Sunday, 30 March 2014

The Long and Short of It: A Tale for the Time Being

A Tale for the Time Being
Ruth Ozeki
Canongate (Text in Australia)
9780857867971


This review constitutes part of a challenge undertaken by myself and Simon from The Blether.



Theodore Adorno is quoted as saying "There can be no poetry after Auschwitz."

Does this mean there can be no poetry after 9/11?  After the Tsunami that rocked the coast of Japan in 2011?  What about MH370?

The truth of the matter is that words are one of the only ways that the human species knows how to console themselves in the face of tragedy.  I think perhaps it comes from an impulse towards closure, a need to explore the why and how of big events.  Writing can also serve the meditative purpose of helping a person come to terms with the fact that sometimes there can be no explanation.

A Tale for the Time Being by Ruth Ozeki is a novel which explores the liminal space pre and post Tsunami in Japanese culture.  It is narrated by two voices: by Nao, (Yasutani Naoko) who is writing a diary to an unseen 'you' figure, documenting her decision to commit suicide, and by Ruth, a present day Japanese expatriate living on a small Canadian island with her partner.  This Ruth figure shares a name, home town and relationship with the author, and is a writer herself, but I saw her as somehow divorced from the author in her ability to influence events in the book.

This novel bucks the traditional concepts of genre, being epistolary, realistic, and also at times science fictional.  When Ruth finds Nao's diary, along with some other relics in a Hello Kitty lunchbox washed up on the beach, she is drawn into Nao's story in a compelling fashion.  At first it seems like she has no agency in what happens in Nao's story, but after a string of bizarre coincidences, it becomes apparent that stranger, more dreamlike forces are at work.  One of the things I found most compelling about Nao's narrative in particular was the candid nature of its confessions.  Nao tells the reader about horrifying ijime (bullying) that borders on rape and grievous bodily harm, about her father's repeated attempts to commit suicide, and about how her life leads her down a path that ends in prostitution and the possibility of being murdered by a hentai (pervert).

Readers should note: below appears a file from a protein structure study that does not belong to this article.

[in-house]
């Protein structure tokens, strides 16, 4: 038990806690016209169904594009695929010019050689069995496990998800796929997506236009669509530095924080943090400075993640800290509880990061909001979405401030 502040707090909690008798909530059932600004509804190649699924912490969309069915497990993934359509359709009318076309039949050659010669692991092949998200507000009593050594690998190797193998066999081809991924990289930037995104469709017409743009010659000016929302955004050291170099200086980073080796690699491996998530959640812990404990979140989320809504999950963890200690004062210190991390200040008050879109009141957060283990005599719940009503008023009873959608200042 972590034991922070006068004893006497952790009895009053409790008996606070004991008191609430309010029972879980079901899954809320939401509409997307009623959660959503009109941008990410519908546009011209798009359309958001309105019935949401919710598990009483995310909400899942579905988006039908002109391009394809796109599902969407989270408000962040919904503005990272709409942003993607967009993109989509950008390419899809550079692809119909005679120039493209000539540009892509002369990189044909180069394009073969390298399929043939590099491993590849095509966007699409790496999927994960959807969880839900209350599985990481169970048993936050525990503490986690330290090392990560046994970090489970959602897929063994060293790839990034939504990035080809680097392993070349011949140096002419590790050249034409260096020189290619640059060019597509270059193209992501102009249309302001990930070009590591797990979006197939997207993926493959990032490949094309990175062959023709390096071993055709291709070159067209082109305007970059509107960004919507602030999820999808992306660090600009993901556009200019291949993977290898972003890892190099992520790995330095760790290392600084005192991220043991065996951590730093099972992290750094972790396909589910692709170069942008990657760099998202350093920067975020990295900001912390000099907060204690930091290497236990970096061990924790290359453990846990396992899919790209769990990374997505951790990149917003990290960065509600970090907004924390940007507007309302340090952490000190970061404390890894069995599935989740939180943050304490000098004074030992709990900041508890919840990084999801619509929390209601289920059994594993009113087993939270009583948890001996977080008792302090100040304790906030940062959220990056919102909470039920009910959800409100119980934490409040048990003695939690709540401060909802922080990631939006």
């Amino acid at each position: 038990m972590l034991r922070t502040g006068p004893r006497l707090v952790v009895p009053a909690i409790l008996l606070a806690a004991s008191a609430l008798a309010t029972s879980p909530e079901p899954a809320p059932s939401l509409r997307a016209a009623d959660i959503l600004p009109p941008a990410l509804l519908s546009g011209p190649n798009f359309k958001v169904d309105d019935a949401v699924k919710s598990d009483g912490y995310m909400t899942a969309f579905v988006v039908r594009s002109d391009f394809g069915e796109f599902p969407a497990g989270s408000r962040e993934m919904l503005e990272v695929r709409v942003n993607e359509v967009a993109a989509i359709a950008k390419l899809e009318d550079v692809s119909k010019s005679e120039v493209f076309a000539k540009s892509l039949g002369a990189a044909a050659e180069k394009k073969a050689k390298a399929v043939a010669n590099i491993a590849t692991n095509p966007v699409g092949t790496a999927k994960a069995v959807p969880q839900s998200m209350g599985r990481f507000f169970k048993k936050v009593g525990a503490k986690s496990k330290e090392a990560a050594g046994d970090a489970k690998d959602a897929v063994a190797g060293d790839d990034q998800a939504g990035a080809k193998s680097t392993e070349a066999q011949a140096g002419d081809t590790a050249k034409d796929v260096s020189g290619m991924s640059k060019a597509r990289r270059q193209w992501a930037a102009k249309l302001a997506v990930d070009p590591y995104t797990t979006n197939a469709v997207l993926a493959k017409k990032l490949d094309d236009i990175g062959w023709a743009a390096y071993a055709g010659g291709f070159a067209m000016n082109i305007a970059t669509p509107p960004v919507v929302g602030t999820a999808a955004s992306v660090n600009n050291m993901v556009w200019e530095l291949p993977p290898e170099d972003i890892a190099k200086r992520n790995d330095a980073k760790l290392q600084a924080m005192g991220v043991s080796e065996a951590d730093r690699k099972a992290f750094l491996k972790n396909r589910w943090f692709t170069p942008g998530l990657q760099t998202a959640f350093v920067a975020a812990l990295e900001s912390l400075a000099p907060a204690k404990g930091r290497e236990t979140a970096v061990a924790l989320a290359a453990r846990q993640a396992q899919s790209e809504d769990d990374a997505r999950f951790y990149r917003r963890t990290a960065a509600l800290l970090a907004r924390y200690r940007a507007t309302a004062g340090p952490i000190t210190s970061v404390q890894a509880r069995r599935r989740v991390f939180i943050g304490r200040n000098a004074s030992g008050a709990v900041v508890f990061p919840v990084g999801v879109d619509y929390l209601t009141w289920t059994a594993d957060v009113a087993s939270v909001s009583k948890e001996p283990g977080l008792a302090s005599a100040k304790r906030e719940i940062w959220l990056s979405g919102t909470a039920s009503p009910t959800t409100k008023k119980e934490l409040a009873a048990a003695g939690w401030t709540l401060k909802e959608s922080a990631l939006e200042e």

Because of the duality of the narrative, the reader is given a sense of hopelessness in reading Nao's story; because the belongings have washed up among detritus washed out to sea by the tsunami, second narrator Ruth imbues the reader with her own sense that Nao must have been one of the thousands upon thousands lost in the tragedy.  The evidence in support of this begins to mount, as Ruth's searches online for traces of events mentioned in the diaries show up with clues that disappear.  She and her partner Oliver are haunted by a Jungle Crow, native to Japan and NOT Canada, which seems to be an omen of bad news.  As Ruth distracts herself more and more with the diary, she begins to grow more anxious about its outcome, and dreams of Nao's great grandmother Jiko, a Buddhist Nun, coming to her with premonitions.  These dreams continue throughout the book, and are key in its conclusion.

The book takes a strange and unsatisfying turn towards the end when the diary begins to become not a historical object but one of the future.  The words disappear from the end of the diary prompting Ruth to have to seek out the ending of the story by intervening through her dreams.  To me, it is this implausible ending that caused the book not to win the Man Booker Prize.  In a sense, it felt like by giving the reader/narrator some control over what happened to Nao, Ozeki shied away from the true tragedy of life, and also mitigated her responsibility for the fate of that character.  The effect was a distancing.  One moment I was sitting on a bus stop in Sendai with Nao, hoping we would get to Jiko before she died and the next I was questioning the sanity of a character who had up to now been rational and a little lonely.

Nonetheless, I will definitely reread this book, if only for its brilliant dialogue with the aftermath of culture surrounding the Tsunami, and for its immersion in a culture so alien to my own that it almost feels no different at all.

Four out of Five stars.

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